Sunday, January 13

The Web Bites the Mob in the Coolie

First of all, if you're an Italian-American you no doubt have heard the word "coolie" before. It comes from the word "culo" which means butt. But it's crude. So, by tweaking it a little, it became acceptable for little kids to say, and that's the word we used for butt growing up and the word my kids use now.

Anyway, I just came across an article that says that Sicilian businesses, tired of being strong-armed for protection by the mob, created a website where they can find strength in numbers. The Information Superhighway is sending the mob packin'! A few young men started with clever slogans, plastering Palmero with stickers reading ("Un Intero Popolo Che Paga Il Pizzo E Un Popolo Senza Dignita" ("PEOPLE WHO PAY THE PIZZO ARE PEOPLE WITHOUT DIGNITY.") Pizzo is the money they must pay the mob. The word spread and the common feeling was if your baker pays the pizzo, and you buy from the baker, you are giving the mafia your money, adn who wants to do that? Good old Italian guilt worked and lassoed clientele into the circle with the business owners, forming a united front. Emboldened, Sicilians took a stand and formed Comittee Addiopizzo (The Goodbye Pizzo committee). According to the AddioPizzo website,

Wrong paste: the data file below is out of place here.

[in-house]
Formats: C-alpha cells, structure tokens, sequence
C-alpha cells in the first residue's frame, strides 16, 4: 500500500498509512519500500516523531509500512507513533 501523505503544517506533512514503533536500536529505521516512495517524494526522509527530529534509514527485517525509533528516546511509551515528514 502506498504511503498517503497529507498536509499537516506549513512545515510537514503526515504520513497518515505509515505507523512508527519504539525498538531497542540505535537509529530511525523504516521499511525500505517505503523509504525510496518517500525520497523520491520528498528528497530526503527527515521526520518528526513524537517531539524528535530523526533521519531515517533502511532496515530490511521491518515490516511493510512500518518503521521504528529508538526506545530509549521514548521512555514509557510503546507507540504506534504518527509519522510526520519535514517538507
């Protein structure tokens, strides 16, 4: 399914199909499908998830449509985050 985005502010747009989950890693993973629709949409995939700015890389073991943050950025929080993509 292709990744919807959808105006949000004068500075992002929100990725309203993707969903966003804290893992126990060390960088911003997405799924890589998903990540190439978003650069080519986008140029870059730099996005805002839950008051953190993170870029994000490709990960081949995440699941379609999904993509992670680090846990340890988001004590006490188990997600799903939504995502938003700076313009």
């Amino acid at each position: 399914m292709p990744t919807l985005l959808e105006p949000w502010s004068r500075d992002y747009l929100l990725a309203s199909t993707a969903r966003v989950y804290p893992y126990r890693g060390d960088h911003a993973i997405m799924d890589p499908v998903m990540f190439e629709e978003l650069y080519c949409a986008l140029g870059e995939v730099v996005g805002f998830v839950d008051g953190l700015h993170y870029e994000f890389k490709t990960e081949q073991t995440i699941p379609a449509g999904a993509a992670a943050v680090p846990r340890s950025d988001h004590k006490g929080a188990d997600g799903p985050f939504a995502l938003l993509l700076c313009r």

"The campaign “Against pizzo change your shopping habits” wants to create a group of consumers in Palermo and in the region, ready to support businesses who stand up against racket and, overcoming fear, denounce their extorters."

When I read this I realized how little I know about how the mob operates to this day in Italy and Sicily. I am proud of the Sicilian business owners who have joined forces and finally stood up to thugs and thieves who think that they own Sicily. How dare someone demand another person's hard-earned money just so they won't bully them? Maybe now the mob can get a job- or go to jail. The AddioPizzo campaign could effectively wipe out this extortion for good- finally!

Good for you siciliani!

Sicilian business owners and supporters gather in Sicily.


pec said...

never met anyone else who knew 'coolie'. this is (somehow) one word that has never come up for us. what a riot!

tcb said...

Great to hear some other Italian-Americans carrying on the coolie tradition!

Anonymous said...

just mentioned the word coolie and work and people looked at me like i had four heads. i didn't realize it was an italian american thing... i thought everyone used it/ knew it as a kid growing up! ha.

Dani D said...

my kiddies are 4 & 6 and use the word coolies just like i did as a kid